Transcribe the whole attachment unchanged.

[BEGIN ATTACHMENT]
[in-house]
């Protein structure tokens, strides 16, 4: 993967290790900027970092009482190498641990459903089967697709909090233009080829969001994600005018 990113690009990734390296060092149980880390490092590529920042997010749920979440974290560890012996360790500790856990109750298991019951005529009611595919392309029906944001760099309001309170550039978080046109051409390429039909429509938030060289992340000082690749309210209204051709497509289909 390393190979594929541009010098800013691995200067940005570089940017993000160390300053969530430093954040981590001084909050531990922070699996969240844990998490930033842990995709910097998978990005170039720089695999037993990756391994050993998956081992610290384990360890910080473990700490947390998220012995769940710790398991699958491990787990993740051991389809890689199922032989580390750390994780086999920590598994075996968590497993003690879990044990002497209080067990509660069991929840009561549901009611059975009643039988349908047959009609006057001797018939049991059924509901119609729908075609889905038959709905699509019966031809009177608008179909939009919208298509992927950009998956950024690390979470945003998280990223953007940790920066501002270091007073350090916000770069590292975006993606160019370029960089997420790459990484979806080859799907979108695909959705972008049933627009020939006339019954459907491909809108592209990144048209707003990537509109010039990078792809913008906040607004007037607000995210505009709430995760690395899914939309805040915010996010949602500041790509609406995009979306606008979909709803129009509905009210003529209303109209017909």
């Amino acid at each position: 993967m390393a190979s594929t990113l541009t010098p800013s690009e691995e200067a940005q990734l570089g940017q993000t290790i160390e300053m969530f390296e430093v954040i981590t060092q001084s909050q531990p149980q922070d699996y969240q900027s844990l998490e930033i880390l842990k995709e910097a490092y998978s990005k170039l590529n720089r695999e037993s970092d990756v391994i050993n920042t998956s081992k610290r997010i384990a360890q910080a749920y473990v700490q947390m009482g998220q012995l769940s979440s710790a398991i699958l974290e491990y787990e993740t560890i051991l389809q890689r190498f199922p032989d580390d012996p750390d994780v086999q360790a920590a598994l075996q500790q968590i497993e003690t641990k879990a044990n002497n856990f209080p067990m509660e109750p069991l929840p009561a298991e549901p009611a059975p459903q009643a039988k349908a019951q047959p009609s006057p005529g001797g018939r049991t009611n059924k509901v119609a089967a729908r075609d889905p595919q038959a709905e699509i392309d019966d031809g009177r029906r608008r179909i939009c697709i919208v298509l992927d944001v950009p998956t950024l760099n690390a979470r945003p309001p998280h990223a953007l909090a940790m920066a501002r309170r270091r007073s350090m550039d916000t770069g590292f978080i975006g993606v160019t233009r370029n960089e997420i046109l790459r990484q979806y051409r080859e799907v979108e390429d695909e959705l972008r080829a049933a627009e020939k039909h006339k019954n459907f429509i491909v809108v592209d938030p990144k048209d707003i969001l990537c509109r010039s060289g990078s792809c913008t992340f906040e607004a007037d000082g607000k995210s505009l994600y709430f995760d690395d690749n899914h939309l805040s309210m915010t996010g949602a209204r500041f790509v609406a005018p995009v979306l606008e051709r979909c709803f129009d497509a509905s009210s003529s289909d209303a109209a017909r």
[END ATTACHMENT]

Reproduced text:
[in-house]
């Protein structure tokens, strides 16, 4: 993967290790900027970092009482190498641990459903089967697709909090233009080829969001994600005018 990113690009990734390296060092149980880390490092590529920042997010749920979440974290560890012996360790500790856990109750298991019951005529009611595919392309029906944001760099309001309170550039978080046109051409390429039909429509938030060289992340000082690749309210209204051709497509289909 390393190979594929541009010098800013691995200067940005570089940017993000160390300053969530430093954040981590001084909050531990922070699996969240844990998490930033842990995709910097998978990005170039720089695999037993990756391994050993998956081992610290384990360890910080473990700490947390998220012995769940710790398991699958491990787990993740051991389809890689199922032989580390750390994780086999920590598994075996968590497993003690879990044990002497209080067990509660069991929840009561549901009611059975009643039988349908047959009609006057001797018939049991059924509901119609729908075609889905038959709905699509019966031809009177608008179909939009919208298509992927950009998956950024690390979470945003998280990223953007940790920066501002270091007073350090916000770069590292975006993606160019370029960089997420790459990484979806080859799907979108695909959705972008049933627009020939006339019954459907491909809108592209990144048209707003990537509109010039990078792809913008906040607004007037607000995210505009709430995760690395899914939309805040915010996010949602500041790509609406995009979306606008979909709803129009509905009210003529209303109209017909």
């Amino acid at each position: 993967m390393a190979s594929t990113l541009t010098p800013s690009e691995e200067a940005q990734l570089g940017q993000t290790i160390e300053m969530f390296e430093v954040i981590t060092q001084s909050q531990p149980q922070d699996y969240q900027s844990l998490e930033i880390l842990k995709e910097a490092y998978s990005k170039l590529n720089r695999e037993s970092d990756v391994i050993n920042t998956s081992k610290r997010i384990a360890q910080a749920y473990v700490q947390m009482g998220q012995l769940s979440s710790a398991i699958l974290e491990y787990e993740t560890i051991l389809q890689r190498f199922p032989d580390d012996p750390d994780v086999q360790a920590a598994l075996q500790q968590i497993e003690t641990k879990a044990n002497n856990f209080p067990m509660e109750p069991l929840p009561a298991e549901p009611a059975p459903q009643a039988k349908a019951q047959p009609s006057p005529g001797g018939r049991t009611n059924k509901v119609a089967a729908r075609d889905p595919q038959a709905e699509i392309d019966d031809g009177r029906r608008r179909i939009c697709i919208v298509l992927d944001v950009p998956t950024l760099n690390a979470r945003p309001p998280h990223a953007l909090a940790m920066a501002r309170r270091r007073s350090m550039d916000t770069g590292f978080i975006g993606v160019t233009r370029n960089e997420i046109l790459r990484q979806y051409r080859e799907v979108e390429d695909e959705l972008r080829a049933a627009e020939k039909h006339k019954n459907f429509i491909v809108v592209d938030p990144k048209d707003i969001l990537c509109r010039s060289g990078s792809c913008t992340f906040e607004a007037d000082g607000k995210s505009l994600y709430f995760d690395d690749n899914h939309l805040s309210m915010t996010g949602a209204r500041f790509v609406a005018p995009v979306l606008e051709r979909c709803f129009d497509a509905s009210s003529s289909d209303a109209a017909r």